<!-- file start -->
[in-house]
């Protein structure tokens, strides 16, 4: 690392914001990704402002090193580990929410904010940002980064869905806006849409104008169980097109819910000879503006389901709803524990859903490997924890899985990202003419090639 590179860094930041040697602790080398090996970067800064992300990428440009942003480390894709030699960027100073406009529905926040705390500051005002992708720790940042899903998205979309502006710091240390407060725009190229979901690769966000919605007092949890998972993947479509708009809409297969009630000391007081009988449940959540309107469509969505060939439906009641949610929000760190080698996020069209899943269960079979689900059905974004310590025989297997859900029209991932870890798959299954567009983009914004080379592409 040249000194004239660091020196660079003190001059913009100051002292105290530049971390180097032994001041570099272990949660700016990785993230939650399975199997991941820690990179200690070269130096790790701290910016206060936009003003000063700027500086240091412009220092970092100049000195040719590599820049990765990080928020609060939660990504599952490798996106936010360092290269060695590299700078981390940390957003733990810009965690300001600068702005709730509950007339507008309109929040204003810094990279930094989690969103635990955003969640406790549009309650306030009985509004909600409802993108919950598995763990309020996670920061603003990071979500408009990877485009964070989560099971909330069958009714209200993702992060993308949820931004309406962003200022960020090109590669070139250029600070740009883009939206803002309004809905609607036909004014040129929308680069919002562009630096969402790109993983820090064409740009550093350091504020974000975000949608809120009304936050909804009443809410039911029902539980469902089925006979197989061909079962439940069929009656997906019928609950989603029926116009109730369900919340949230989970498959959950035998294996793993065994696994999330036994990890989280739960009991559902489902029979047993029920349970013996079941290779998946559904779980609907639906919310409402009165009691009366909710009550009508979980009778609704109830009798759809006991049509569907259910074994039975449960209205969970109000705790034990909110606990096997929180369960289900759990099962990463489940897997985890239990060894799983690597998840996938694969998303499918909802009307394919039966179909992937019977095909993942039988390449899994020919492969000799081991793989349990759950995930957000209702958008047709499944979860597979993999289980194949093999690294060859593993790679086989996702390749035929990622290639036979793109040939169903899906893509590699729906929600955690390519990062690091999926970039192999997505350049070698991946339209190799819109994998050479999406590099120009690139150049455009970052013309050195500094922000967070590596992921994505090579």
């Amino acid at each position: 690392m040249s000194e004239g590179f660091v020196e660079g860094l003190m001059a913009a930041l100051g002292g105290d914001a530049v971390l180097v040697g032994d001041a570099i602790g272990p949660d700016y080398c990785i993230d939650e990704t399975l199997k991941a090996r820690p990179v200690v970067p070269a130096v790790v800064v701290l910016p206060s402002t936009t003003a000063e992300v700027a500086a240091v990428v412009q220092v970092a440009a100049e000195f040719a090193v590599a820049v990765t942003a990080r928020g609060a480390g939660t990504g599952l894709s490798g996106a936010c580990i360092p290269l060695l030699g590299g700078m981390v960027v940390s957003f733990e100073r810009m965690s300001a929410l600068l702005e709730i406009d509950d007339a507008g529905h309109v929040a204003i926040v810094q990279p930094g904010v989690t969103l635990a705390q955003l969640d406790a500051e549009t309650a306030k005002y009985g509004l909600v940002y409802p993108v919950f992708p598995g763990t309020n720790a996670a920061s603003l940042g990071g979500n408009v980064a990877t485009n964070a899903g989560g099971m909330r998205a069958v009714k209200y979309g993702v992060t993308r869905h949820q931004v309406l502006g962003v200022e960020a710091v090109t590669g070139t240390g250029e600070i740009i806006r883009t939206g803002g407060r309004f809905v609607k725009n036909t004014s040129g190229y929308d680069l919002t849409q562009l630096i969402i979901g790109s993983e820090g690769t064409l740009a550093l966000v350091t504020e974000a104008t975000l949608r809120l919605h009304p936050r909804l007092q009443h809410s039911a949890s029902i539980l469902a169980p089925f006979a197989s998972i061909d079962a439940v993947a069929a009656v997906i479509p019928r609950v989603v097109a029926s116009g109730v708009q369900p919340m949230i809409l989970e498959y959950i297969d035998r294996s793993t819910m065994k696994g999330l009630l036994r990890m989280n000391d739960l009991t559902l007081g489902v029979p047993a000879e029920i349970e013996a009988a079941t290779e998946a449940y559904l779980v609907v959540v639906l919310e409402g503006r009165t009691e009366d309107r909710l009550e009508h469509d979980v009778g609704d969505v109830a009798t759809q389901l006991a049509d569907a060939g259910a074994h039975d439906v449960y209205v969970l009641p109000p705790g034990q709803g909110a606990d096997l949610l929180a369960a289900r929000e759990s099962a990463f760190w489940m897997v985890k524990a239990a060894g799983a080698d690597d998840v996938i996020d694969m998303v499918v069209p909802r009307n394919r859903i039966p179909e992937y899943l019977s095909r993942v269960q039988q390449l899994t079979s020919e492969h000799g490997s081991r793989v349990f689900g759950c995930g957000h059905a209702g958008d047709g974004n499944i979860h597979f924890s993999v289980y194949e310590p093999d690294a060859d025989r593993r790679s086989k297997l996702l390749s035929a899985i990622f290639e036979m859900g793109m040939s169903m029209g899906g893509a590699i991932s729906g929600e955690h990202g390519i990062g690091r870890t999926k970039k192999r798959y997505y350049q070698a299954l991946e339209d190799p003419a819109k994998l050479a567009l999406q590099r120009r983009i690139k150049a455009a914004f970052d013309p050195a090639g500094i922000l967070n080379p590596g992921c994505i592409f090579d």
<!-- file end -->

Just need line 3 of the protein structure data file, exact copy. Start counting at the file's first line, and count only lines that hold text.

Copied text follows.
């Amino acid at each position: 690392m040249s000194e004239g590179f660091v020196e660079g860094l003190m001059a913009a930041l100051g002292g105290d914001a530049v971390l180097v040697g032994d001041a570099i602790g272990p949660d700016y080398c990785i993230d939650e990704t399975l199997k991941a090996r820690p990179v200690v970067p070269a130096v790790v800064v701290l910016p206060s402002t936009t003003a000063e992300v700027a500086a240091v990428v412009q220092v970092a440009a100049e000195f040719a090193v590599a820049v990765t942003a990080r928020g609060a480390g939660t990504g599952l894709s490798g996106a936010c580990i360092p290269l060695l030699g590299g700078m981390v960027v940390s957003f733990e100073r810009m965690s300001a929410l600068l702005e709730i406009d509950d007339a507008g529905h309109v929040a204003i926040v810094q990279p930094g904010v989690t969103l635990a705390q955003l969640d406790a500051e549009t309650a306030k005002y009985g509004l909600v940002y409802p993108v919950f992708p598995g763990t309020n720790a996670a920061s603003l940042g990071g979500n408009v980064a990877t485009n964070a899903g989560g099971m909330r998205a069958v009714k209200y979309g993702v992060t993308r869905h949820q931004v309406l502006g962003v200022e960020a710091v090109t590669g070139t240390g250029e600070i740009i806006r883009t939206g803002g407060r309004f809905v609607k725009n036909t004014s040129g190229y929308d680069l919002t849409q562009l630096i969402i979901g790109s993983e820090g690769t064409l740009a550093l966000v350091t504020e974000a104008t975000l949608r809120l919605h009304p936050r909804l007092q009443h809410s039911a949890s029902i539980l469902a169980p089925f006979a197989s998972i061909d079962a439940v993947a069929a009656v997906i479509p019928r609950v989603v097109a029926s116009g109730v708009q369900p919340m949230i809409l989970e498959y959950i297969d035998r294996s793993t819910m065994k696994g999330l009630l036994r990890m989280n000391d739960l009991t559902l007081g489902v029979p047993a000879e029920i349970e013996a009988a079941t290779e998946a449940y559904l779980v609907v959540v639906l919310e409402g503006r009165t009691e009366d309107r909710l009550e009508h469509d979980v009778g609704d969505v109830a009798t759809q389901l006991a049509d569907a060939g259910a074994h039975d439906v449960y209205v969970l009641p109000p705790g034990q709803g909110a606990d096997l949610l929180a369960a289900r929000e759990s099962a990463f760190w489940m897997v985890k524990a239990a060894g799983a080698d690597d998840v996938i996020d694969m998303v499918v069209p909802r009307n394919r859903i039966p179909e992937y899943l019977s095909r993942v269960q039988q390449l899994t079979s020919e492969h000799g490997s081991r793989v349990f689900g759950c995930g957000h059905a209702g958008d047709g974004n499944i979860h597979f924890s993999v289980y194949e310590p093999d690294a060859d025989r593993r790679s086989k297997l996702l390749s035929a899985i990622f290639e036979m859900g793109m040939s169903m029209g899906g893509a590699i991932s729906g929600e955690h990202g390519i990062g690091r870890t999926k970039k192999r798959y997505y350049q070698a299954l991946e339209d190799p003419a819109k994998l050479a567009l999406q590099r120009r983009i690139k150049a455009a914004f970052d013309p050195a090639g500094i922000l967070n080379p590596g992921c994505i592409f090579d």